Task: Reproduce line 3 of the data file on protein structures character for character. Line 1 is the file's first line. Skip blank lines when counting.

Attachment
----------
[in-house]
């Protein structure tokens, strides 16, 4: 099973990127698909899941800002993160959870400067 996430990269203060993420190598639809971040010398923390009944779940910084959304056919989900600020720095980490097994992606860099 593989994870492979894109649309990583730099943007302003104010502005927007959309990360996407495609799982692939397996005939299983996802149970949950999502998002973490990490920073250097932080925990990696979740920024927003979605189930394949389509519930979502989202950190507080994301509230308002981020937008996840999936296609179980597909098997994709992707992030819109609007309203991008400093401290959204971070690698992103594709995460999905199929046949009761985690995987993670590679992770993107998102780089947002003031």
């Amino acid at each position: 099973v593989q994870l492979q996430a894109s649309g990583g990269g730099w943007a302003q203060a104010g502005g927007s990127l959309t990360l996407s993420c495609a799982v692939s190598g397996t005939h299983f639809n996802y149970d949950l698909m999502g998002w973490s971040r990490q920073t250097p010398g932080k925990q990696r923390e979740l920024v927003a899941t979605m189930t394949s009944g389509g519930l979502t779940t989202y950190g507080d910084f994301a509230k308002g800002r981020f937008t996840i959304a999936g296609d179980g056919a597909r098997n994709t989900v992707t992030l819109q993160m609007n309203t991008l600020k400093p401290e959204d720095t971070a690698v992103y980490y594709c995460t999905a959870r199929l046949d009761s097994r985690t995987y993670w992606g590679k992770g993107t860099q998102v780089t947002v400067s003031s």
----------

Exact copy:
């Amino acid at each position: 099973v593989q994870l492979q996430a894109s649309g990583g990269g730099w943007a302003q203060a104010g502005g927007s990127l959309t990360l996407s993420c495609a799982v692939s190598g397996t005939h299983f639809n996802y149970d949950l698909m999502g998002w973490s971040r990490q920073t250097p010398g932080k925990q990696r923390e979740l920024v927003a899941t979605m189930t394949s009944g389509g519930l979502t779940t989202y950190g507080d910084f994301a509230k308002g800002r981020f937008t996840i959304a999936g296609d179980g056919a597909r098997n994709t989900v992707t992030l819109q993160m609007n309203t991008l600020k400093p401290e959204d720095t971070a690698v992103y980490y594709c995460t999905a959870r199929l046949d009761s097994r985690t995987y993670w992606g590679k992770g993107t860099q998102v780089t947002v400067s003031s």